Generally speaking, any combination of cheese-stuffed, battered, and deep-fried is going to taste pretty good. This is the paradox of the chile relleno, of which many of which are dismal. Too often they're sodden bricks that taste like they were fried weeks before, then grabbed out of the corner of the fridge when someone finally orders one and re-saturated in a fryer for a quick warm up. There are leagues of difference between a run-of-the-mill chile relleno, however, and the delicate pleasure of the one dished out by Tulcingo del Valle, a Mexican restaurant in Hell's Kitchen.
The Gonzales family has been running the show for eleven years, originally as a tidy bodega which morphed throughout the years into a full-service restaurant. They still go back every year to the Tulcingo Valley, a mountainous region two hours south of Puebla, to pick up supplies: wild Mexican oregano that clarifies the pozole; the dried chilies that their relatives cultivate; and a suitcase of spices for their mole paste, for which they shirk the blender and use a hand-cranked mill.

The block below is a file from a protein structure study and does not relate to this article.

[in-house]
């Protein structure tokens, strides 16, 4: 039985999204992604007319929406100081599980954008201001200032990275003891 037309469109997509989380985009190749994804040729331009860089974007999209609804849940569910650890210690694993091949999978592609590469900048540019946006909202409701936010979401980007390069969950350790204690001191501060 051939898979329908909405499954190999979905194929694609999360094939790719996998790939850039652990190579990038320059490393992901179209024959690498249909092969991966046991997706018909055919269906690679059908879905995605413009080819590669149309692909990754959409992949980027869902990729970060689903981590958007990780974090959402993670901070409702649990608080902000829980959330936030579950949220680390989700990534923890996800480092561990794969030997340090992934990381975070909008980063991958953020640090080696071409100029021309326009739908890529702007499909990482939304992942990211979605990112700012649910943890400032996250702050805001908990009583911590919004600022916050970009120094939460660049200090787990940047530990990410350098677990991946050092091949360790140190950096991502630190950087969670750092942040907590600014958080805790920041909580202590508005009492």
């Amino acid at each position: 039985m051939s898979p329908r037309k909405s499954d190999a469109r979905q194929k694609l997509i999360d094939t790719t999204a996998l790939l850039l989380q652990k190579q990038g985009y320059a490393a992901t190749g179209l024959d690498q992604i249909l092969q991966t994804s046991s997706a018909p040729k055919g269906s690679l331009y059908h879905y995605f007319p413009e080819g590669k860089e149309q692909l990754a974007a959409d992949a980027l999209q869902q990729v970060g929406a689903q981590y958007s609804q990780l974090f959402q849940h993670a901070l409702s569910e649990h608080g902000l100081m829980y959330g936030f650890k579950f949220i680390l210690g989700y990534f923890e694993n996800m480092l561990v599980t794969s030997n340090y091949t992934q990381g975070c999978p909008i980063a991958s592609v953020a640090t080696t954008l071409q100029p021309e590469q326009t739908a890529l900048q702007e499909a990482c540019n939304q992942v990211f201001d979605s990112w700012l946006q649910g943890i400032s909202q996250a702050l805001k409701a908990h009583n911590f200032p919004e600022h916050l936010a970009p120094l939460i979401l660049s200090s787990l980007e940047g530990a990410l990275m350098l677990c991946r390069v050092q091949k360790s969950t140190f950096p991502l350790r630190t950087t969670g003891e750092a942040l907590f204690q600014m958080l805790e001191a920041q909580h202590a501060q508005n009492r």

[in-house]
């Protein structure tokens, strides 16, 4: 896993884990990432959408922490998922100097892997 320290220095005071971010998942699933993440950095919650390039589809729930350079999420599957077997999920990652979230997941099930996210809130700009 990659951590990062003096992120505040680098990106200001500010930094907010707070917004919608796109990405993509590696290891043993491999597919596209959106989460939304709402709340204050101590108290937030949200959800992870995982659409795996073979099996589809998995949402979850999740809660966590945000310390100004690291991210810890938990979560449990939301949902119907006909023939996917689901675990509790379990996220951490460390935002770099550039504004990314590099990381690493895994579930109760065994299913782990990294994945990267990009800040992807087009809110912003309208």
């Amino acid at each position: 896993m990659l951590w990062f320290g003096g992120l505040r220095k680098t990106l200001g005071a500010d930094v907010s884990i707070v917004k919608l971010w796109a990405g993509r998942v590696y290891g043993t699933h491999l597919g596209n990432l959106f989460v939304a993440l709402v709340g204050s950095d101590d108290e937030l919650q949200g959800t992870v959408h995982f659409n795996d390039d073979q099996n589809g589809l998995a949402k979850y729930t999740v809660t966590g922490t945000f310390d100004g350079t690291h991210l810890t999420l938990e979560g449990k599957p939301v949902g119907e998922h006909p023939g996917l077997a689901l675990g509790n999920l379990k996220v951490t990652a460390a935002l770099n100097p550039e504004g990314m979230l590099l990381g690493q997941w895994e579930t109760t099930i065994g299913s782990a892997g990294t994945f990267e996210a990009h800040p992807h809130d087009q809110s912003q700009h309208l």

You can taste the effort in the tomato sauce that drapes over the chile relleño ($12.95), a base of charred tomatoes, a bit of ground chipotle, and a sneaky pinch of cinnamon is cooked down with onion and peppers. The poblano pepper is roasted and peeled, stuffed with cheese, and dipped into a frothy egg white batter and then fried, slowly, until the cheese has time to return to soft curds. The tomato sauce is poured over the fritter, which is as tender as a River Cafe omelet, with sweet layers of vegetal pepper and oozy cheese. It has a creeping kind of heat, soft and stealthy, that tiptoes through the dish. The chile relleño is a house favorite, the menu's home base. Start there, and traverse, next time.
Tulcingo Del Valle
About the author: Scarlett Lindeman wears many hats as a food-writer, recipe editor of Diner Journal, a food/arts quarterly, and a doctoral student of sociology. E-mail her at firstname.lastname@example.org.